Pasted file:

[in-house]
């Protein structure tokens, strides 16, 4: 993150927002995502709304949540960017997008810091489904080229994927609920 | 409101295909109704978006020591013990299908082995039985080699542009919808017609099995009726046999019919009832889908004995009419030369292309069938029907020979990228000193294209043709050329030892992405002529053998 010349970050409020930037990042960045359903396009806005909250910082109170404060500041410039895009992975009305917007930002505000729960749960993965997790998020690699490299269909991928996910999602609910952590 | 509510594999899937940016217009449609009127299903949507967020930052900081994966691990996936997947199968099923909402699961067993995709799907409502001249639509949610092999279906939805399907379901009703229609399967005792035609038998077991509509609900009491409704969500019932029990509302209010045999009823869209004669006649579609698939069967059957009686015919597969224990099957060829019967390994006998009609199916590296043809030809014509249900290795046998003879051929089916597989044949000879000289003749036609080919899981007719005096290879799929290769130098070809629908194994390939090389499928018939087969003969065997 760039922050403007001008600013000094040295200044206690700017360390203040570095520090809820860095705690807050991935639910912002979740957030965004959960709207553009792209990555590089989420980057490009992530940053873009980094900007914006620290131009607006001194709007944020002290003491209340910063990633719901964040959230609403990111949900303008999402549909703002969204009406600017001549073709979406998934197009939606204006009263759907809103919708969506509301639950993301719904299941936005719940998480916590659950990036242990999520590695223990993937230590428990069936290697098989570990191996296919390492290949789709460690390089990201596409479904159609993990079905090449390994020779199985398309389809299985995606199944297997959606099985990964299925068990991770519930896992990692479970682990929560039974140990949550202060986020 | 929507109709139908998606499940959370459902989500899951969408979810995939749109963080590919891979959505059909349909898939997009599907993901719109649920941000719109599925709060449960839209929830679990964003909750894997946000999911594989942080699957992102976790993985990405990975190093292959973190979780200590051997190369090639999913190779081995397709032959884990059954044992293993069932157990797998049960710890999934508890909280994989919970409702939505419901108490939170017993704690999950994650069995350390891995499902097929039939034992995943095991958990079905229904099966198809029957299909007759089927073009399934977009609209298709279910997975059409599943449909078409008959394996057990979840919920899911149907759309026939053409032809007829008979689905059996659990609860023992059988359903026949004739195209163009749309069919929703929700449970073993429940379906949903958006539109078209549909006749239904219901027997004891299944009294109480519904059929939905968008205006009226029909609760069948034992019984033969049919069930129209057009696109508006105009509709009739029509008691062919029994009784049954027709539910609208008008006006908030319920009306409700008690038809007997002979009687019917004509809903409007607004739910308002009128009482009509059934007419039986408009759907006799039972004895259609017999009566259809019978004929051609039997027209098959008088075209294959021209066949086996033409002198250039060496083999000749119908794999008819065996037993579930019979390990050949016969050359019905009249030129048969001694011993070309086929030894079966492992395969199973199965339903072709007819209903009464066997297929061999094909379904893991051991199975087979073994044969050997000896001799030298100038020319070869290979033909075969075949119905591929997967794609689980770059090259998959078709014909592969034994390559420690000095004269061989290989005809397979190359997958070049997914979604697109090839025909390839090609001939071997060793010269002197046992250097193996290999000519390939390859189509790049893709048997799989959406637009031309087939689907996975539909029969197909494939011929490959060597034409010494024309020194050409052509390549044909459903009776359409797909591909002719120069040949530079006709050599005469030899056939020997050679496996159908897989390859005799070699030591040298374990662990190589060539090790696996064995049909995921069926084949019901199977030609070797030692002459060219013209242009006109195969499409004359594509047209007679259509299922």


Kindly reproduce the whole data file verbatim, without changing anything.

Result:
[in-house]
């Protein structure tokens, strides 16, 4: 993150927002995502709304949540960017997008810091489904080229994927609920 | 409101295909109704978006020591013990299908082995039985080699542009919808017609099995009726046999019919009832889908004995009419030369292309069938029907020979990228000193294209043709050329030892992405002529053998 010349970050409020930037990042960045359903396009806005909250910082109170404060500041410039895009992975009305917007930002505000729960749960993965997790998020690699490299269909991928996910999602609910952590 | 509510594999899937940016217009449609009127299903949507967020930052900081994966691990996936997947199968099923909402699961067993995709799907409502001249639509949610092999279906939805399907379901009703229609399967005792035609038998077991509509609900009491409704969500019932029990509302209010045999009823869209004669006649579609698939069967059957009686015919597969224990099957060829019967390994006998009609199916590296043809030809014509249900290795046998003879051929089916597989044949000879000289003749036609080919899981007719005096290879799929290769130098070809629908194994390939090389499928018939087969003969065997 760039922050403007001008600013000094040295200044206690700017360390203040570095520090809820860095705690807050991935639910912002979740957030965004959960709207553009792209990555590089989420980057490009992530940053873009980094900007914006620290131009607006001194709007944020002290003491209340910063990633719901964040959230609403990111949900303008999402549909703002969204009406600017001549073709979406998934197009939606204006009263759907809103919708969506509301639950993301719904299941936005719940998480916590659950990036242990999520590695223990993937230590428990069936290697098989570990191996296919390492290949789709460690390089990201596409479904159609993990079905090449390994020779199985398309389809299985995606199944297997959606099985990964299925068990991770519930896992990692479970682990929560039974140990949550202060986020 | 929507109709139908998606499940959370459902989500899951969408979810995939749109963080590919891979959505059909349909898939997009599907993901719109649920941000719109599925709060449960839209929830679990964003909750894997946000999911594989942080699957992102976790993985990405990975190093292959973190979780200590051997190369090639999913190779081995397709032959884990059954044992293993069932157990797998049960710890999934508890909280994989919970409702939505419901108490939170017993704690999950994650069995350390891995499902097929039939034992995943095991958990079905229904099966198809029957299909007759089927073009399934977009609209298709279910997975059409599943449909078409008959394996057990979840919920899911149907759309026939053409032809007829008979689905059996659990609860023992059988359903026949004739195209163009749309069919929703929700449970073993429940379906949903958006539109078209549909006749239904219901027997004891299944009294109480519904059929939905968008205006009226029909609760069948034992019984033969049919069930129209057009696109508006105009509709009739029509008691062919029994009784049954027709539910609208008008006006908030319920009306409700008690038809007997002979009687019917004509809903409007607004739910308002009128009482009509059934007419039986408009759907006799039972004895259609017999009566259809019978004929051609039997027209098959008088075209294959021209066949086996033409002198250039060496083999000749119908794999008819065996037993579930019979390990050949016969050359019905009249030129048969001694011993070309086929030894079966492992395969199973199965339903072709007819209903009464066997297929061999094909379904893991051991199975087979073994044969050997000896001799030298100038020319070869290979033909075969075949119905591929997967794609689980770059090259998959078709014909592969034994390559420690000095004269061989290989005809397979190359997958070049997914979604697109090839025909390839090609001939071997060793010269002197046992250097193996290999000519390939390859189509790049893709048997799989959406637009031309087939689907996975539909029969197909494939011929490959060597034409010494024309020194050409052509390549044909459903009776359409797909591909002719120069040949530079006709050599005469030899056939020997050679496996159908897989390859005799070699030591040298374990662990190589060539090790696996064995049909995921069926084949019901199977030609070797030692002459060219013209242009006109195969499409004359594509047209007679259509299922």